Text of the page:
Saturday, December 17, 2005

"Voice VLANs" - something else I just don't get

The voice VLAN recommendation has been around for a very long time. I understand what the idea was for them, but never really bought into them then - and even less so now. But what do we continue to hear from the vendors, security 'specialists', and even NIST? "Separate your traffic" for better security. Well, I'm declaring shenanigans on that one right here ;)

"I don't want all the data hackers attacking my voice system, so I want them separated." Well, if that were truly the case, every application on your network better have its own VLAN. I have visions of the people that make this recommendation as being the same ones that don't want your chocolate in their peanut butter or their corn to touch their mashed potatoes (my brother was like this - had compartments in his stomach ya know). I think someone started using voice VLANs to sell their gear - and everyone else had to follow suit or be considered less secure. We just keep echoing these things without really looking at the impact of it.

How in the world can you really separate voice and data on your network and still provide the functionality we all want and need? If you really want to integrate voice you must allow for CTI-like functions to cross boundaries (SIP, XML, etc.). Management functions as well I'll assume (SNMP, HTTP, SSH, etc.). And once you allow these kinds of things between the networks ask yourself this question - what other traffic would a voice system even listen to? I know in the system we have built, that the handsets and soft switches are hardened - listening only to pertinent traffic. But if that's all they are listening to, what is the value of ignoring it twice? All the things that the system needs to do, and are then allowed by the firewalls or ACLs to do, are exactly the only things the system will listen to anyway. What value does the remaining firewalling provide? And at what cost to provide it?

I'm supposed to spend time and money to implement and maintain something that blocks traffic the voice system is going to ignore anyway. Does this make sense?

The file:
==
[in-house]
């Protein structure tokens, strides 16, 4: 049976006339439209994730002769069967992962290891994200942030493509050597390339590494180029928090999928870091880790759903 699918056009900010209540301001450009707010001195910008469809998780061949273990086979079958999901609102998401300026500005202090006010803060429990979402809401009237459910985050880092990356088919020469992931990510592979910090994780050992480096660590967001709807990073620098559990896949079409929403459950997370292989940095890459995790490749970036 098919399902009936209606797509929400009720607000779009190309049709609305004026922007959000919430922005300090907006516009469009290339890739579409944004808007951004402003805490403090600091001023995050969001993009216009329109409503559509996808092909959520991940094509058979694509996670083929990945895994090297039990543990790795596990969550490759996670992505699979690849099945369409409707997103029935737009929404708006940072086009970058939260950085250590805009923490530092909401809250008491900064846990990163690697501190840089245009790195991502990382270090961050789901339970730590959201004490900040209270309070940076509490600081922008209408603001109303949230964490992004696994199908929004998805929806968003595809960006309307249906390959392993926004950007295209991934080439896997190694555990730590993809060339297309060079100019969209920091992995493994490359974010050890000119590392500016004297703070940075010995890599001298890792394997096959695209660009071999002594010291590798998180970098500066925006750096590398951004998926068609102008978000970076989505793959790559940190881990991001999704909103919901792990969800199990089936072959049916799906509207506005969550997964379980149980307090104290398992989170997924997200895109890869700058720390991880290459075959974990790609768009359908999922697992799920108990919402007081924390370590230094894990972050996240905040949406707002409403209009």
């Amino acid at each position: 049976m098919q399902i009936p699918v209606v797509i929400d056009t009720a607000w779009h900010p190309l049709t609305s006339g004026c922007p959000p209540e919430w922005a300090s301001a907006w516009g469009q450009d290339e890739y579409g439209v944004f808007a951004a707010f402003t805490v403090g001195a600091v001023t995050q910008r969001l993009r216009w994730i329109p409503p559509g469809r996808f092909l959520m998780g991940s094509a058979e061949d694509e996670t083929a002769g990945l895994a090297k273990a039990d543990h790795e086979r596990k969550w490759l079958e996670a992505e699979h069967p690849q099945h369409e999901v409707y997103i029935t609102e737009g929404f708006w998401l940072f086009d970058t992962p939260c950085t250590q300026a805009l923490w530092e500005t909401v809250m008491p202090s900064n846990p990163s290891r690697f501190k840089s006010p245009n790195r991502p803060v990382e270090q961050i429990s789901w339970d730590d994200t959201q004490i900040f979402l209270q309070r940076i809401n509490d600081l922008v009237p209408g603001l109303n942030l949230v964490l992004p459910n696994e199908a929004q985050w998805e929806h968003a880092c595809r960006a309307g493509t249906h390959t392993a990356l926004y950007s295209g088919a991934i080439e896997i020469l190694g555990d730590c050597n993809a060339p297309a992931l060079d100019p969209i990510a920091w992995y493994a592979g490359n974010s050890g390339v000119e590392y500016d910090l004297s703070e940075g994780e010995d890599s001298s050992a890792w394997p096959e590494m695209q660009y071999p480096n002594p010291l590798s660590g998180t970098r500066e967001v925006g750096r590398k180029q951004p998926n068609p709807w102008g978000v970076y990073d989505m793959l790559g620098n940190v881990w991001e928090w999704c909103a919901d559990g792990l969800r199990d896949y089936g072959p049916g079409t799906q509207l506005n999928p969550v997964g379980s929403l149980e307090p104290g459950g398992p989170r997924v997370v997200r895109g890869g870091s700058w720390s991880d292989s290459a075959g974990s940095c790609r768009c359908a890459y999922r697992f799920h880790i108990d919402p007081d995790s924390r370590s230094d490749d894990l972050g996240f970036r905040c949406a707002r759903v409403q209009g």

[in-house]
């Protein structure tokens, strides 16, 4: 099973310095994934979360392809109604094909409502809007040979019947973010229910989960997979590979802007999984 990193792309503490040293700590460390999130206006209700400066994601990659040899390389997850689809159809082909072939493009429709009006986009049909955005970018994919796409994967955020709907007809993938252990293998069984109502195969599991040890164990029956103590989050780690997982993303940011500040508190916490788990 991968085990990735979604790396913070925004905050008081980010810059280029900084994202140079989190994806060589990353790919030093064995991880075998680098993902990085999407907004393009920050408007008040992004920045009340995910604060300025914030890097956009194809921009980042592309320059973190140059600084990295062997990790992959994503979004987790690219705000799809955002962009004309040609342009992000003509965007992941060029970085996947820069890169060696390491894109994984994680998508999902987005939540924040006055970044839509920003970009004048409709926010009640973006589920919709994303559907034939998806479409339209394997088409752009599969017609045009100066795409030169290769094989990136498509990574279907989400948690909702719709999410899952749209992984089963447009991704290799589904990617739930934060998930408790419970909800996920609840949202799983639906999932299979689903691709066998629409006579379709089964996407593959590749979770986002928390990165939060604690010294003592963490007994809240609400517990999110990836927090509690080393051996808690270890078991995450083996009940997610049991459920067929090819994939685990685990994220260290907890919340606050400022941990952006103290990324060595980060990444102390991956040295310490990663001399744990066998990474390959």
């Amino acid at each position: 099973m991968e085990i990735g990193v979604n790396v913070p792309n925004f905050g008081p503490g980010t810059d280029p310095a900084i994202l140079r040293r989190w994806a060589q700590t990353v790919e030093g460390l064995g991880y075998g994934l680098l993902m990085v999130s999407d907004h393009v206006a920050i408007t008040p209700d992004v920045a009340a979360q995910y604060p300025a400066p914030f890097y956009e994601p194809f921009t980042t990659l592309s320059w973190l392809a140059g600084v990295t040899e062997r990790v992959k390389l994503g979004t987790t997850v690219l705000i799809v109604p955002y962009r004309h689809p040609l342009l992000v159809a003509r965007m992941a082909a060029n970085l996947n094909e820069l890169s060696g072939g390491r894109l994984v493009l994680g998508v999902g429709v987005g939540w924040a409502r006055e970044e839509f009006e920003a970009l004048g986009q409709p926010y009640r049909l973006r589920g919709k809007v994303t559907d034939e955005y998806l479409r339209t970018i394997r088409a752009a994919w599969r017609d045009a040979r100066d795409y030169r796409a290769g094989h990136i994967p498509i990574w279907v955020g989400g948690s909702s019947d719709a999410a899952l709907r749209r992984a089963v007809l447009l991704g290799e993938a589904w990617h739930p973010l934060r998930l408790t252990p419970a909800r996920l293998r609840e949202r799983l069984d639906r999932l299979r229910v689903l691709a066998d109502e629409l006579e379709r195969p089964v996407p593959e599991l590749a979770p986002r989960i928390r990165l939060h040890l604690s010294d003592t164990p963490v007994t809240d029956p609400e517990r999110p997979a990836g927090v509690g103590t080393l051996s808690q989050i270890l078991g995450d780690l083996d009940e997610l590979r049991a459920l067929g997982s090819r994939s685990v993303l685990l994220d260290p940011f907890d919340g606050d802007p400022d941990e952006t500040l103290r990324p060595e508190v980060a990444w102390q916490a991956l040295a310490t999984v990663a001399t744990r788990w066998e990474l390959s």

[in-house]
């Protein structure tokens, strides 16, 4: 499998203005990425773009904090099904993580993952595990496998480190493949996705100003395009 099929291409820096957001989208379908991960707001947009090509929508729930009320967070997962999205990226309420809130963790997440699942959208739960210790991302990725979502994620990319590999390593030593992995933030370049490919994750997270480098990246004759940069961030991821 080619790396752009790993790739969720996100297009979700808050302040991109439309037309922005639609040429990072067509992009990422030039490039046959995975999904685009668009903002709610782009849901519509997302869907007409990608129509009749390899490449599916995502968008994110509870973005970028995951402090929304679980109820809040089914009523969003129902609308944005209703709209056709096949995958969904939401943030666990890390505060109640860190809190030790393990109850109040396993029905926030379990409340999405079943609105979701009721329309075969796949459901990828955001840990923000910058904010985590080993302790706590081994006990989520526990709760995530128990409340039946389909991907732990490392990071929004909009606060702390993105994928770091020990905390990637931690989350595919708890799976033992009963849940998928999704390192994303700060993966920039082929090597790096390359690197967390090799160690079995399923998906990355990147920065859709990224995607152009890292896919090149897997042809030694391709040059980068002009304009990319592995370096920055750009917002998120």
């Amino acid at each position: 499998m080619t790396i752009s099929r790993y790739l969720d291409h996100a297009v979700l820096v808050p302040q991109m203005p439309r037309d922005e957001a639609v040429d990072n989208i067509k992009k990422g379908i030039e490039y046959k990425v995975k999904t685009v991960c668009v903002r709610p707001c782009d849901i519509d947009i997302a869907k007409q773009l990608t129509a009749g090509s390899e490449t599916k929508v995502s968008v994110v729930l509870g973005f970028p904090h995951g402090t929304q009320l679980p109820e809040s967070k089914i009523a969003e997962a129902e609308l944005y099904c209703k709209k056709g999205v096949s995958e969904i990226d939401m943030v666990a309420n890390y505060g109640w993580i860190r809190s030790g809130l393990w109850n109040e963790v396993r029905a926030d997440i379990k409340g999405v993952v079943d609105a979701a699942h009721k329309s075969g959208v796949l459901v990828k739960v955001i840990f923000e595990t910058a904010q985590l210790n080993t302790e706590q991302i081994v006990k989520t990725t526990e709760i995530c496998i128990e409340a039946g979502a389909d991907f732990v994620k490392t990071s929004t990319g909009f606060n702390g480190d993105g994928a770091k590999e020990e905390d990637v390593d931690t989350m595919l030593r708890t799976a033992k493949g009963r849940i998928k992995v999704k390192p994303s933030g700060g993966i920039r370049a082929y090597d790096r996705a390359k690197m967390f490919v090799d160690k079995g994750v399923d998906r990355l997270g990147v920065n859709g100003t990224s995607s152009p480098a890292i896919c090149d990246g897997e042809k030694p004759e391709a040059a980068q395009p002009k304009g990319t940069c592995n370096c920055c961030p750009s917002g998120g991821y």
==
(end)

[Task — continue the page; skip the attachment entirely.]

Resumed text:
Now, obviously there are some things you can do to protect a data center implementation of IP telephony servers - and I will concede that voice VLANs make that a bit easier. However, we already have certain protections for our data center applications - IDS and other things. Why, again, duplicate those efforts for voice? That is not convergence. If we want to consider voice just another application on the network - then treat it like one. A very important and sensitive one yes - but there are better ways to protect your system than the false security provided by voice VLANs.

And if you still want to use voice VLANs, tell me this: are you not going to allow softphones on your network? Ever?

Spend your time and effort on real security measures (hardening your systems, good patch management, etc.) and stop worrying about what vendors and NIST say about voice VLANs - I don't think they've thought it through.

Friday, December 16, 2005

I never 'got' Skype

The hoopla anyway.

Sure, its a fine product - but jeesh, what mileage its received in blogs and the press. Well beyond its value IMO. I always kinda thought of it as the Tucker - some great ideas, even industry influencing; but was never going to be what the owners, and press, thought.

Reason #1 I didn't drink the Kool-aid: Its still just voice. We've been talking over the Internet on our PCs for years now - sure Skype-out was new, but not revolutionary.

Reason #2 I didn't drink the Kool-aid: Its proprietary. Yes, they say that standards inhibit innovation - they innovate, then submit for standards approval later. OK, but I just saw it as yet another "who's IM do you have?" problem. Why re-create that mess? I'm on Yahoo, my buddy is on AOL and I have to jump through hoops to talk between them. Its a mess, and Skype was re-creating it all over again. Bah!